I find this comment relatable, and agree with the sentiment.
I also think I’ve come across this sort of idea in this post somewhere in EA before. But I can’t recall where, so for one thing this post gives me something to link people to. Plus this particular presentation feels somewhat unfamiliar, so I think I’ve learned something new from it. And I definitely found it an interesting refresher in any case.
In general, I think reading up on what’s been written before is good (see also this), but that there’s no harm in multiple posts with similar messages, and often there are various benefits. And EA thoughts are so spread out that it’s often hard to thoroughly check what’s come before.
So I think it’s probably generally a good norm for people to be happy to post things without worrying too much about the possibility they’re rehashing existing ideas, at least when the posts are quick to write.
 Also, I sort of like the idea of often having posts that serve well as places to link people to for one specific concept or idea, with the concept or idea not being buried in a lot of other stuff. Sort of like posts that just pull out one piece of a larger set of ideas, so that that piece can be easily consumed and revisited by itself. I try to do this sort of thing sometimes. And I think this post could serve that function too—I’d guess that wherever I came across a similar idea, there was a lot of other stuff there too, so this post might serve better as a reference for this one idea than that source would’ve.
ETA: A partial counter consideration is that some ideas may be best understood in a broader context, and may be misinterpreted without that context (I’m thinking along the lines of the fidelity model). So I think the “cover just one piece” approach won’t always be ideal, and is rarely easy to do well.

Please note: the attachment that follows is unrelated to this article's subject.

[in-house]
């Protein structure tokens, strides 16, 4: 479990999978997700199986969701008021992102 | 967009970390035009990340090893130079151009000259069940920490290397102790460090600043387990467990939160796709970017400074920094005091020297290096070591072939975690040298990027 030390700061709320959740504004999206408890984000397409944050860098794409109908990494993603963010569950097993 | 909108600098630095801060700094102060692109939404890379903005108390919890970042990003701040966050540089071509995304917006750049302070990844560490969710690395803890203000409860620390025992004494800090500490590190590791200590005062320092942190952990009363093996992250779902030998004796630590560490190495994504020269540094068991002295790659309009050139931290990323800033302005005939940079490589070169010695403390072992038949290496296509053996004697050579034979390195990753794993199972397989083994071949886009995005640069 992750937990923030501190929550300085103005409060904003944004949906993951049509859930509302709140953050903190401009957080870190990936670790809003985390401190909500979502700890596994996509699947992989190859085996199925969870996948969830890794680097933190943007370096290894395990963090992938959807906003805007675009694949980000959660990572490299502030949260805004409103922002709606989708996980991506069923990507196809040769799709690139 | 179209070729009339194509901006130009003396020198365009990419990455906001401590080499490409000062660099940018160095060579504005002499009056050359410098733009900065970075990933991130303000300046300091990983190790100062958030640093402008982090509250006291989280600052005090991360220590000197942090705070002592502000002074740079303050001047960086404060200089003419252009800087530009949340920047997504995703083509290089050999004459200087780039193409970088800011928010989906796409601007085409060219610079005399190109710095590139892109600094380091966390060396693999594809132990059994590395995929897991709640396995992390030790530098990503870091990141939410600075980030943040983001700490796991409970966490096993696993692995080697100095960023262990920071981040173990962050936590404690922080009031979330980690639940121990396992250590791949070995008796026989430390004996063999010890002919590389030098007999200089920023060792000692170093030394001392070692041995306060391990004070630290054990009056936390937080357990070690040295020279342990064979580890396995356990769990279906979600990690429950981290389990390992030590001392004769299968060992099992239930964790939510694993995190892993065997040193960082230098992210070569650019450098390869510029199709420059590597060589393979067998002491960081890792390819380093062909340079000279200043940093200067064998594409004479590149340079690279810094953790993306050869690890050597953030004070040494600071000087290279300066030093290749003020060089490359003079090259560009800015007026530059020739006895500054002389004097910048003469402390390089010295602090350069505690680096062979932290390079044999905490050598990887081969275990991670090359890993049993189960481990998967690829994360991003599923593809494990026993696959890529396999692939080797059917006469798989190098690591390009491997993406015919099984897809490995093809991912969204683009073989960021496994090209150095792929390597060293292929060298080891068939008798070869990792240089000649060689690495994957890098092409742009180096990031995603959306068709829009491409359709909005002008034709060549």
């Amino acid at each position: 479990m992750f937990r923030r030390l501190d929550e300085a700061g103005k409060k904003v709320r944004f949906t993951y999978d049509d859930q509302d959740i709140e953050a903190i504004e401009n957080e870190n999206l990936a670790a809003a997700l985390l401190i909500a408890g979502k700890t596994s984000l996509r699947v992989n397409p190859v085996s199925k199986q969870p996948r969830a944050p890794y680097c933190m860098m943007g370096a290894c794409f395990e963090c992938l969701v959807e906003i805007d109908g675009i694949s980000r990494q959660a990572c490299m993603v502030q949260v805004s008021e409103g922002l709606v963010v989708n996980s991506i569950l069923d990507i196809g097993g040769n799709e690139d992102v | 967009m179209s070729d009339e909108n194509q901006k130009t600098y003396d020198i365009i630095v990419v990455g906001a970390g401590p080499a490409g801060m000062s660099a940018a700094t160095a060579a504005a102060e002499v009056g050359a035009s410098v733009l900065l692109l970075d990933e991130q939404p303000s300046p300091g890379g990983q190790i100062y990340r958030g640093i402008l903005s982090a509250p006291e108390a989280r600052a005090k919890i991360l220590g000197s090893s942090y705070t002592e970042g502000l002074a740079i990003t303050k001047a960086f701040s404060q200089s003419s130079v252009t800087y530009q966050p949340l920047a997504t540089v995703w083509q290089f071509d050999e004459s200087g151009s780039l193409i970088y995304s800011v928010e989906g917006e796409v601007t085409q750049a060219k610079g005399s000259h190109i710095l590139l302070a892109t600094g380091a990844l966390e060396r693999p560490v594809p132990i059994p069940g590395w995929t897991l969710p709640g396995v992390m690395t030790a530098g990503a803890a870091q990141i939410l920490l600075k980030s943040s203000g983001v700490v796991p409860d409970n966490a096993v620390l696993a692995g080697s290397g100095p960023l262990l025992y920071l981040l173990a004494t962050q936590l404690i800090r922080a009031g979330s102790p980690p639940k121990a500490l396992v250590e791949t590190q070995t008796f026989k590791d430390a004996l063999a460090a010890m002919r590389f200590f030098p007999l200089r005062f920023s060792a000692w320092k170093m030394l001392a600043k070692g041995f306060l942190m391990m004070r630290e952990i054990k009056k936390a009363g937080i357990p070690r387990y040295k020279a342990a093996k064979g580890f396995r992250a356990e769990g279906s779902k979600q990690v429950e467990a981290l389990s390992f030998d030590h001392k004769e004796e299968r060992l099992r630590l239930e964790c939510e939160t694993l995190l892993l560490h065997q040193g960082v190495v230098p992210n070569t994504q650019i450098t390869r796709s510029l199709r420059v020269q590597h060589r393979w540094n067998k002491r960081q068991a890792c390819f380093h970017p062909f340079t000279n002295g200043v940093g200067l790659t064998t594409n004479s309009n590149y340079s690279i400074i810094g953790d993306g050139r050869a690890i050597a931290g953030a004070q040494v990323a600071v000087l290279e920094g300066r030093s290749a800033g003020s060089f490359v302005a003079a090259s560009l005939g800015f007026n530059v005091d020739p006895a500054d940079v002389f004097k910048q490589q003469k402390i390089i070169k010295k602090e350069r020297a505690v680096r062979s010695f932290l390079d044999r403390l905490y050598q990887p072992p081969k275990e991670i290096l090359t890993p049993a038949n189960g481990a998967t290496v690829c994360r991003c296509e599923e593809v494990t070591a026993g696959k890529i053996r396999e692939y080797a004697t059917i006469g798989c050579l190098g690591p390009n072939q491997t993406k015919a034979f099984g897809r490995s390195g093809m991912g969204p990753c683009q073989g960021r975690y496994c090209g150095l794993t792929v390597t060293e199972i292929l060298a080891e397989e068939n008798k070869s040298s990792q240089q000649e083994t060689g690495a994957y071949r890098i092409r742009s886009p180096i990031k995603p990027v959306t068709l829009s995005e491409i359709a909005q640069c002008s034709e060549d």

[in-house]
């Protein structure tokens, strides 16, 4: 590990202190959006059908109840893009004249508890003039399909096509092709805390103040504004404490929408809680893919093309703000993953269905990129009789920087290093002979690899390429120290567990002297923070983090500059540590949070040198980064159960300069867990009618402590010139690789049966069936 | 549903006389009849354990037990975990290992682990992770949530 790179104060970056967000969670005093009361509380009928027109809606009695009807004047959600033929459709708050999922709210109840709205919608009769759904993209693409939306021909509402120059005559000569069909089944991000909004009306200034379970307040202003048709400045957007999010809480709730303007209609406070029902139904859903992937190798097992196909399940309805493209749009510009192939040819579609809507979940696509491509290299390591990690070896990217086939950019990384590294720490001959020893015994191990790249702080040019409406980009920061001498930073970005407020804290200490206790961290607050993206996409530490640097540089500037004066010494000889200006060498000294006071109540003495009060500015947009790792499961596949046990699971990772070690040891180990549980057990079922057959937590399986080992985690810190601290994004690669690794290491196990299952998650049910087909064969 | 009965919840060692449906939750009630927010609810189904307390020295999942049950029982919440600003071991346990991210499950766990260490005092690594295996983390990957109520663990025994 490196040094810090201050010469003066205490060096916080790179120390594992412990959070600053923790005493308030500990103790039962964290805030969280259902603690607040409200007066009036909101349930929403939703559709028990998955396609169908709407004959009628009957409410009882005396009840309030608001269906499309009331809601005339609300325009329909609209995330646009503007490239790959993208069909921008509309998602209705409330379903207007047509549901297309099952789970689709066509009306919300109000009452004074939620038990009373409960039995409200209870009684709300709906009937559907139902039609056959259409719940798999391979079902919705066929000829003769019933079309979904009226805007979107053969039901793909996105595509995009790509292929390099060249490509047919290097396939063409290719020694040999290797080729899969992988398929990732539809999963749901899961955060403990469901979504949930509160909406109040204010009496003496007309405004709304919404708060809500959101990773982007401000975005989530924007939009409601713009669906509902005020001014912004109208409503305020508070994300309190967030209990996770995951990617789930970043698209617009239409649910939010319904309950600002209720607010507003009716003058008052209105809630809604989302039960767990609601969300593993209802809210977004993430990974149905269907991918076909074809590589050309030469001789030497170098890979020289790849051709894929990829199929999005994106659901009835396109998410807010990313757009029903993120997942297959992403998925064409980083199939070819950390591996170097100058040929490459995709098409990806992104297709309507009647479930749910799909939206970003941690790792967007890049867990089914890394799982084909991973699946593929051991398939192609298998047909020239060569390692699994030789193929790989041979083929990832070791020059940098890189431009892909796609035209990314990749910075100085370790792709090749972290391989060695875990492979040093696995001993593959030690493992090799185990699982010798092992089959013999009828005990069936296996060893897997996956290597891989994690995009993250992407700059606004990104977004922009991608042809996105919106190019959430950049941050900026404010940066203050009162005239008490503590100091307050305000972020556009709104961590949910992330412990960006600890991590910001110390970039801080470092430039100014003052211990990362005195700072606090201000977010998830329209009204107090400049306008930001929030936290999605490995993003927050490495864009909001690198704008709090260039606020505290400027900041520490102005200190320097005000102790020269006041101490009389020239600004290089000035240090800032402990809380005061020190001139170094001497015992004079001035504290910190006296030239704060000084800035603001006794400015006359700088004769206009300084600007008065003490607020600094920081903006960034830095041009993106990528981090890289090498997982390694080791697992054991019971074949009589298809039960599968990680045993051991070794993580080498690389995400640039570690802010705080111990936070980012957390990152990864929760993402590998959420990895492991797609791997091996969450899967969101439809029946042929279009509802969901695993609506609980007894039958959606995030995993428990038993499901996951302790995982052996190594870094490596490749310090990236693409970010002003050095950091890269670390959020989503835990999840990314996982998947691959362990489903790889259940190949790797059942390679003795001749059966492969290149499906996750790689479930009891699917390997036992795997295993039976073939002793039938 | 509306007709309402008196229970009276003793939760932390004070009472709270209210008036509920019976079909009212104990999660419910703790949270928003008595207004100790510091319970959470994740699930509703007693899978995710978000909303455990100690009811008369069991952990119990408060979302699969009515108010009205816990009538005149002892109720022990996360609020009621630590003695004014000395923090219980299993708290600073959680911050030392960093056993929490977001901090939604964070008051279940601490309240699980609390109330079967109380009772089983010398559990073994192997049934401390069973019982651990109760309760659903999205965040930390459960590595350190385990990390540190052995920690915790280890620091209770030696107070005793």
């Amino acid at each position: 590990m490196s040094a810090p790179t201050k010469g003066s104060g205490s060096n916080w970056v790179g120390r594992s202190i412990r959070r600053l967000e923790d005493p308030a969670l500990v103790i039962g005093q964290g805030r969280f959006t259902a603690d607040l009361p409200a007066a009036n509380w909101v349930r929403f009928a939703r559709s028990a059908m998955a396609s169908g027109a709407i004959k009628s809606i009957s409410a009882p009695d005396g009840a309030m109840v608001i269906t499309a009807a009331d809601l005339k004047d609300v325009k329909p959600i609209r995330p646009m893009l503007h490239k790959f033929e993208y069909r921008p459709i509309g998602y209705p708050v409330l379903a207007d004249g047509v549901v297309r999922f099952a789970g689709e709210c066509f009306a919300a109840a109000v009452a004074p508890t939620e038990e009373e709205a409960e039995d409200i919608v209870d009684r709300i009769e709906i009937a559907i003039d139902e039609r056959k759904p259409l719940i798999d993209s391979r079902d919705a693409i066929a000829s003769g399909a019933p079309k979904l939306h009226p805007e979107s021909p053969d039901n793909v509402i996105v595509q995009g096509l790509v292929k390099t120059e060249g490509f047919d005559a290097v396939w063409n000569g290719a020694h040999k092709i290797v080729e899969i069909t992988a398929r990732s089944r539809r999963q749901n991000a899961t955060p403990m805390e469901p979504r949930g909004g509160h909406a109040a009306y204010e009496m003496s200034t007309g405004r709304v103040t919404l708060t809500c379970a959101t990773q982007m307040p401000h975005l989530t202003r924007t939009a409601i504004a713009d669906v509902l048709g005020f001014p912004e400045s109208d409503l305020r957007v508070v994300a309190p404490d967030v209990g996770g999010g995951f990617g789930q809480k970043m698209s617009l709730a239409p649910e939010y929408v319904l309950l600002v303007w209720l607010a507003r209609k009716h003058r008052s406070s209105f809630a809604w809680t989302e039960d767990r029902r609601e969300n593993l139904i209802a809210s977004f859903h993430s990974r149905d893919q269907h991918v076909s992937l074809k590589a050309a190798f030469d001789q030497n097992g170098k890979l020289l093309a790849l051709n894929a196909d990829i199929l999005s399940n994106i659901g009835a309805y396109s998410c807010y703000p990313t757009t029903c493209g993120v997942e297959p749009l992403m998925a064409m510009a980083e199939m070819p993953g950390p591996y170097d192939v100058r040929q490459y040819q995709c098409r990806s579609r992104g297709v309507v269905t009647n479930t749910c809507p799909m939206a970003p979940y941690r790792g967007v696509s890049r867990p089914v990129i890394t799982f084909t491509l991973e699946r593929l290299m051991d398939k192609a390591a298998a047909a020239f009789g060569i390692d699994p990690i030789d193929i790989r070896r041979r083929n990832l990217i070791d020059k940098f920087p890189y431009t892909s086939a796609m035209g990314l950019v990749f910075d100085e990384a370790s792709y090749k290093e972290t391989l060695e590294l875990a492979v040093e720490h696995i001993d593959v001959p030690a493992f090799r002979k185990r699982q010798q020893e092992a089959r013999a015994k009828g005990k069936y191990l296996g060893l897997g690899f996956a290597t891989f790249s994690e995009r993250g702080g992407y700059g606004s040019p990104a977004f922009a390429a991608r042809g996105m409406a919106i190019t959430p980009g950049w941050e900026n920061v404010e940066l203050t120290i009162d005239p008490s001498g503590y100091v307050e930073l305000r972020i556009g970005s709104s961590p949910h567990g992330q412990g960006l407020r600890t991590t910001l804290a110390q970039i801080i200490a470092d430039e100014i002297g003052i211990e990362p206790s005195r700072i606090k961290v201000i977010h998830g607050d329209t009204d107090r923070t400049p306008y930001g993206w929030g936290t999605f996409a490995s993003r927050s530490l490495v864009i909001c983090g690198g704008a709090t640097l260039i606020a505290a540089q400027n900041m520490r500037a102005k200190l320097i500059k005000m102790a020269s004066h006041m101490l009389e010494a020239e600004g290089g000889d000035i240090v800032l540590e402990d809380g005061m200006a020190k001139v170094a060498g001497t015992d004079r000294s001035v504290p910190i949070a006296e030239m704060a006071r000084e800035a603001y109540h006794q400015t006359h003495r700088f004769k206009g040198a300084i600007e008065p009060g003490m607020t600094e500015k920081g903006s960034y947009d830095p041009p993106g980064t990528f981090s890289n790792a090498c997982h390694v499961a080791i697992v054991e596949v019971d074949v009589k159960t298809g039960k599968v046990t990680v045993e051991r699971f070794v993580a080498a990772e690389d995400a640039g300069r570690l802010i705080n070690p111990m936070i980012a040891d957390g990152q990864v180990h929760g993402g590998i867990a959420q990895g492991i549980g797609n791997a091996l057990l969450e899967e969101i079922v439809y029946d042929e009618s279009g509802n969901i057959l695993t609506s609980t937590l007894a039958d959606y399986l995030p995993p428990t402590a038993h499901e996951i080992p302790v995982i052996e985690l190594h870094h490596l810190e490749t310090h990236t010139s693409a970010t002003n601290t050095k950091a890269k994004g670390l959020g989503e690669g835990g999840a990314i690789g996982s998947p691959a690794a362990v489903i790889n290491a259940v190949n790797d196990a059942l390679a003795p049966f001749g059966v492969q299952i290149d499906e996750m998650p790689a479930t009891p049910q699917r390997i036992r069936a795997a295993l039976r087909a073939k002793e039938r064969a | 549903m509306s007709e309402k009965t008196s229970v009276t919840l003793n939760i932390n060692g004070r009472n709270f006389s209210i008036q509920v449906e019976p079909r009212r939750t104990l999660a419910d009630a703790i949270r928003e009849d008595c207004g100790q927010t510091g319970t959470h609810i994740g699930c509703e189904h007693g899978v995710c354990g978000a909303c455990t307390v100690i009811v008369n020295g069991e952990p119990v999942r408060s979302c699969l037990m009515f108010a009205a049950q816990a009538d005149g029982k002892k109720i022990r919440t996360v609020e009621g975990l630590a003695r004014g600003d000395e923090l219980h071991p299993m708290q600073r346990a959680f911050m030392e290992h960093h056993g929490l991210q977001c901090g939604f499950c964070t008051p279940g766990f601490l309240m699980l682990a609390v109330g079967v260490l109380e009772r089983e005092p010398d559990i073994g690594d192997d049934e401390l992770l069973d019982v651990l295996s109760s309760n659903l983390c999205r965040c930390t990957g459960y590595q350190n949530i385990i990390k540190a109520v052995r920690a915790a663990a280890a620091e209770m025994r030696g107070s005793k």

This also seems reminiscent of Bostrom’s Vulnerable World Hypothesis (published a year after this thread, so fair enough that it didn’t make an appearance here :D). The abstract:
Scientific and technological progress might change people’s capabilities or incentives in ways that would destabilize civilization. For example, advances in DIY biohacking tools might make it easy for anybody with basic training in biology to kill millions; novel military technologies could trigger arms races in which whoever strikes first has a decisive advantage; or some economically advantageous process may be invented that produces disastrous negative global externalities that are hard to regulate. This paper introduces the concept of a vulnerable world: roughly, one in which there is some level of technological development at which civilization almost certainly gets devastated by default, i.e. unless it has exited the ‘semi-anarchic default condition’. Several counterfactual historical and speculative future vulnerabilities are analyzed and arranged into a typology. A general ability to stabilize a vulnerable world would require greatly amplified capacities for preventive policing and global governance. The vulnerable world hypothesis thus offers a new perspective from which to evaluate the risk-benefit balance of developments towards ubiquitous surveillance or a unipolar world order.
The most relevant part is Bostrom’s “easy nukes” thought experiment.
tl;dr I think it’s “another million years”, or slightly longer, but I’m not sure.
In The Precipice, Toby Ord writes:
How much of this future might we live to see? The fossil record provides some useful guidance. Mammalian species typically survive for around one million years before they go extinct; our close relative, Homo erectus, survived for almost two million. If we think of one million years in terms of a single, eighty-year life, then today humanity would be in its adolescence—sixteen years old, just coming into our power; just old enough to get ourselves into serious trouble.
(There are various extra details and caveats about these estimates in the footnotes.)
Ord also makes similar statements on the FLI Podcast, including the following:
If you think about the expected lifespan of humanity, a typical species lives for about a million years [I think Ord meant “mammalian species”]. Humanity is about 200,000 years old. We have something like 800,000 or a million or more years ahead of us if we play our cards right and we don’t lead to our own destruction. The analogy would be 20% of the way through our life[...]
I think this is a strong analogy from a poetic perspective. And I think that highlighting the typical species’ lifespan is a good starting point for thinking about how long we might have left. (Although of course we could also draw on many other facts for that analysis, as Ord discusses in the book.)